Saturday, December 23, 2017

Saturday Afternoon Links

Assorted content for your weekend reading.

- Joan Hennessy writes that instead of limiting ourselves to holiday-season charity, we should insist on fair wages and dignity for our fellow citizens throughout the year:
ll the while, the economy has been on the mend and corporate earnings have risen, but the federal minimum wage remains $7.25 per hour, the level set in 2009. While the rate is higher in 29 states and the District of Columbia, it hovers below the $15 per hour that families need to put food on the table and pay the bills, according to the Massachusetts Institute of Technology (MIT) living wage calculator.

This year, there were more ornaments on the giving tree in our parish lobby. The one we chose requested a gift for a girl, 10 to 12 years old. No word about whether this child is still at the Everything-Must-Be-Pink developmental stage or wishes to wear makeup. One thing is certain: if her parents made a living wage, she could have what she wanted for Christmas, as opposed to the crafts kit I grabbed off the shelf.

I enjoy giving. I enjoy Christmas. But no one likes being a chump, the little churchgoer who donates food and gifts, while the rich become richer and corporations fail to raise wages. It would be better for everyone, and for the economy, if that expectant mom we helped a few years back could stride into a big-box store and pick out her own stroller – in her favorite color, exactly what she had in mind.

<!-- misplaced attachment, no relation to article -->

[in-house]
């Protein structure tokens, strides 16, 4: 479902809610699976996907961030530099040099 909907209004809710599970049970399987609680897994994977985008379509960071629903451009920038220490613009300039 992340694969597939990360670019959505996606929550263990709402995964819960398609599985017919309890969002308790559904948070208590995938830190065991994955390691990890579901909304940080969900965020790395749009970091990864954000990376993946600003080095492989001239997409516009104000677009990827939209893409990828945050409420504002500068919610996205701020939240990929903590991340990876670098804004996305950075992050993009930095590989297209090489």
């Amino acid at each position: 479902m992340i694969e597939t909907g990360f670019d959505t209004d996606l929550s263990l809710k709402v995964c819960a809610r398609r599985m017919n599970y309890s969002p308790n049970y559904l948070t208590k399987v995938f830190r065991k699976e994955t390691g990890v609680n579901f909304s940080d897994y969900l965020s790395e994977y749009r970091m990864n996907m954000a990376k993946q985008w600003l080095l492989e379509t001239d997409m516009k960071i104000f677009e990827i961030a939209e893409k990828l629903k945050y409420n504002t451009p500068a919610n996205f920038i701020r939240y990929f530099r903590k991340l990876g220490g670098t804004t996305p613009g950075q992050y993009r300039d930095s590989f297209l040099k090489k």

- Phillip Inman reports on a new study of the systematic underpayment of temporary employees. Liz Alderman and Amie Tsang note that commercial piloting is just one of the many jobs being turned into a precarious "gig" rather than stable employment - though Stefan Stern offers an update that Ryanair has been forced to recognize pilots' unions to create a more workable environment. And Anelyse Weiler, Janet McLaughlin and Donald Cole write that a food strategy should include a fair shake for migrant workers.

- Meanwhile, Meagan Gillmore highlights the challenges facing people trying to find work with a criminal record.

- George Monbiot discusses the rapidly-accumulating damage we're doing to the natural world by closing our eyes to the environmental consequences of human activity.

- Finally, Lorraine Chow notes that a fully-renewable global energy system stands to be both feasible and cost-effective in the very near future. And Don Pittis points out the role that improved battery technology will play in getting the most out of renewable power sources.

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